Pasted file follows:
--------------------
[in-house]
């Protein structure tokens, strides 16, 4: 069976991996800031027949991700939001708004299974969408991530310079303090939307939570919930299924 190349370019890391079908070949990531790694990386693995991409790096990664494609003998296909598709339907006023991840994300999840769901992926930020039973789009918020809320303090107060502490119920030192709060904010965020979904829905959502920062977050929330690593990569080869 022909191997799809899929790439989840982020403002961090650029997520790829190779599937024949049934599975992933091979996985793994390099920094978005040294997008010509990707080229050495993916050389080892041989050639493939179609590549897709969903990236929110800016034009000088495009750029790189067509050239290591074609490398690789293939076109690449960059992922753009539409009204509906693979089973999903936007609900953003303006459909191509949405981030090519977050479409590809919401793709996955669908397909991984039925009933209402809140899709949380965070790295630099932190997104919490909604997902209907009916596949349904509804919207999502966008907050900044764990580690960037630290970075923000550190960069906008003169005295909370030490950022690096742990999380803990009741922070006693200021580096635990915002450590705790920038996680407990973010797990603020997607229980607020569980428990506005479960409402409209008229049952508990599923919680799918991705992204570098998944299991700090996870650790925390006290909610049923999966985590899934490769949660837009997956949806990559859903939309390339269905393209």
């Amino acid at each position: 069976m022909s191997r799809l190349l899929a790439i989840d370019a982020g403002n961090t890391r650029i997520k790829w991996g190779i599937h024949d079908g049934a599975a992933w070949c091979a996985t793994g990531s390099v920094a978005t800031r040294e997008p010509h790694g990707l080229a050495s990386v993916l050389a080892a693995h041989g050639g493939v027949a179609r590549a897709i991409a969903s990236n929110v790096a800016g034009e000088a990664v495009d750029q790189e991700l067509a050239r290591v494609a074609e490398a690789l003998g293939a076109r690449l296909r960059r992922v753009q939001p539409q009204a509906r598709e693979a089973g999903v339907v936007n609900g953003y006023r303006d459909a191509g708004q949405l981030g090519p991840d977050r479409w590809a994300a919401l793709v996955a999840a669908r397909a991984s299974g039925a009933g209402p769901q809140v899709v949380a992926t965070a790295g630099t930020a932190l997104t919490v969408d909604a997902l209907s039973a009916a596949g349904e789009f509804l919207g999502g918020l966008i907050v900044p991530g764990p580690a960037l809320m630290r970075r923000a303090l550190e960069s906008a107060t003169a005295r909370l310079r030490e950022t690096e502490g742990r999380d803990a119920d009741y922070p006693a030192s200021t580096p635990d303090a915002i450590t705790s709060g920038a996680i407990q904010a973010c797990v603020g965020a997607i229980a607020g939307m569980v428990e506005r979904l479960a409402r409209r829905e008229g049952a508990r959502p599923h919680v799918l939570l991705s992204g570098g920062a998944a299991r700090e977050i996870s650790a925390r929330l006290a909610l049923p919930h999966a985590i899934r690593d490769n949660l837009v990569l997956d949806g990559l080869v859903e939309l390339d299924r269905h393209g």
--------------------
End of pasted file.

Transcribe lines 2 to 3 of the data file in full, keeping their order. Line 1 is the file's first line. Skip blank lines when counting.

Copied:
């Protein structure tokens, strides 16, 4: 069976991996800031027949991700939001708004299974969408991530310079303090939307939570919930299924 190349370019890391079908070949990531790694990386693995991409790096990664494609003998296909598709339907006023991840994300999840769901992926930020039973789009918020809320303090107060502490119920030192709060904010965020979904829905959502920062977050929330690593990569080869 022909191997799809899929790439989840982020403002961090650029997520790829190779599937024949049934599975992933091979996985793994390099920094978005040294997008010509990707080229050495993916050389080892041989050639493939179609590549897709969903990236929110800016034009000088495009750029790189067509050239290591074609490398690789293939076109690449960059992922753009539409009204509906693979089973999903936007609900953003303006459909191509949405981030090519977050479409590809919401793709996955669908397909991984039925009933209402809140899709949380965070790295630099932190997104919490909604997902209907009916596949349904509804919207999502966008907050900044764990580690960037630290970075923000550190960069906008003169005295909370030490950022690096742990999380803990009741922070006693200021580096635990915002450590705790920038996680407990973010797990603020997607229980607020569980428990506005479960409402409209008229049952508990599923919680799918991705992204570098998944299991700090996870650790925390006290909610049923999966985590899934490769949660837009997956949806990559859903939309390339269905393209």
């Amino acid at each position: 069976m022909s191997r799809l190349l899929a790439i989840d370019a982020g403002n961090t890391r650029i997520k790829w991996g190779i599937h024949d079908g049934a599975a992933w070949c091979a996985t793994g990531s390099v920094a978005t800031r040294e997008p010509h790694g990707l080229a050495s990386v993916l050389a080892a693995h041989g050639g493939v027949a179609r590549a897709i991409a969903s990236n929110v790096a800016g034009e000088a990664v495009d750029q790189e991700l067509a050239r290591v494609a074609e490398a690789l003998g293939a076109r690449l296909r960059r992922v753009q939001p539409q009204a509906r598709e693979a089973g999903v339907v936007n609900g953003y006023r303006d459909a191509g708004q949405l981030g090519p991840d977050r479409w590809a994300a919401l793709v996955a999840a669908r397909a991984s299974g039925a009933g209402p769901q809140v899709v949380a992926t965070a790295g630099t930020a932190l997104t919490v969408d909604a997902l209907s039973a009916a596949g349904e789009f509804l919207g999502g918020l966008i907050v900044p991530g764990p580690a960037l809320m630290r970075r923000a303090l550190e960069s906008a107060t003169a005295r909370l310079r030490e950022t690096e502490g742990r999380d803990a119920d009741y922070p006693a030192s200021t580096p635990d303090a915002i450590t705790s709060g920038a996680i407990q904010a973010c797990v603020g965020a997607i229980a607020g939307m569980v428990e506005r979904l479960a409402r409209r829905e008229g049952a508990r959502p599923h919680v799918l939570l991705s992204g570098g920062a998944a299991r700090e977050i996870s650790a925390r929330l006290a909610l049923p919930h999966a985590i899934r690593d490769n949660l837009v990569l997956d949806g990559l080869v859903e939309l390339d299924r269905h393209g």